In ancient societies, athletics and especially competitive contact games always have been rough, but aggression in the past was tempered by an insistence that playing hard, playing to win, did not countenance playing to cheat and to hurt. One of the very first nations that expressed athletic ideals, were the Greeks. As enunciated by Pindar, the athletic ideal incorporated courage and endurance with modesty, dignity, and fair-mindedness, those elusive qualities the Greeks called Aidos. As sports became more specialized, the general populace increasingly withdrew into spectatorship. Sports history reveals that although Greek sports had increasingly marred by corruption and bribes, nonetheless they flourished in an era which witnessed the rapid expansion of stadiums and arenas under the Roman Empire. During the Roman Empire, violence in sports became the generally accepted principle and spectators not only endorsed it, but also embraced it as a social norm.
In recent years sports violence has become to be perceived as a social problem. Commissions have been appointed in Canada and England to investigate violence among hockey players and soccer fans. Numerous examples of violence in professional sports exist today, as counties like the United States, Canada, Greece, Italy and Germany, report court cases have been heard which concern the victims of violence perpetrators. Newspapers, magazines and television programs portray bloodied athletes and riotous fans at hockey, boxing, football, soccer, baseball, and basketball games with what appears to be increasing regularity. But are sports violence incidents actually increasing, and if so, what is the reason of such a negative increase? Or does the heightened public attention and media focus on sports violence reflect not an increase in the incidence or severity of aggression, but greater public concern with moral issues and political discourse?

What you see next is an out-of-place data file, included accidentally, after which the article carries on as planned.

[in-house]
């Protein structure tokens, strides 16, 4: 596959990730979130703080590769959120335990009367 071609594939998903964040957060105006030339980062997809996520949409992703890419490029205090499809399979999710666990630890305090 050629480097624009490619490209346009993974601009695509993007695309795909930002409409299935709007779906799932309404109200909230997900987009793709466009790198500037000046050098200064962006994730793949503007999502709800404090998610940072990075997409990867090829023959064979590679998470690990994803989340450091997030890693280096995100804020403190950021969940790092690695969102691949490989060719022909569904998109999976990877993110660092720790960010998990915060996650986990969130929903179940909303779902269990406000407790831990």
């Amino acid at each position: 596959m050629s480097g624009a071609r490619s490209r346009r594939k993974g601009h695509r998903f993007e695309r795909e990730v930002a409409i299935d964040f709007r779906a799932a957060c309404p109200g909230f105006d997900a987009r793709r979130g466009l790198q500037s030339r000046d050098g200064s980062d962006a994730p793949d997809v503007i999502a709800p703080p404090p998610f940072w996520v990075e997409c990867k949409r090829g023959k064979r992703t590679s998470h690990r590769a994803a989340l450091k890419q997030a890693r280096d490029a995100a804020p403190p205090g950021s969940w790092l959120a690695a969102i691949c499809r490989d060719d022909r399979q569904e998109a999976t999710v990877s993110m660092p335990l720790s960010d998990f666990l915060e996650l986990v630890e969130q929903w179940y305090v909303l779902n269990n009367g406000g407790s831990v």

Contrary to popular belief, there appears to be growing dissatisfaction with sports violence. Changes in sports rules, developments in the design of equipment, and even the physical characteristics of modern sports arenas evolved in an effort to reduce violence or its consequences. But still, among athletic management teams, government officials, fans and athletes themselves, there is an ambivalence attitude towards sports violence. The ambivalence takes the form of justifying the existence of violence in sports, but not taking personal responsibility for it. Coaches and managers tend to blame fans, saying that violence is what attracts people into stadiums, as the risk entailed makes the game more “interesting”. Athletes frequently admit that they are opposed to violence, but it is expected of them by coaches. Fans justify it by attributing aggressiveness to athletes and to situational aspects of the game. Spectators view violence as an inherent part of some sports as one cannot play games like hockey or football, without accepting the necessity of violent action.
Nevertheless, public opinion tends to focus more and more on sports violence as major advances in the technologies used have increased media coverage making information available to a vast global audience. Thus, contemporary critics tend to consider sports violence as a worldwide phenomenon with highly disturbing future course and social outcomes.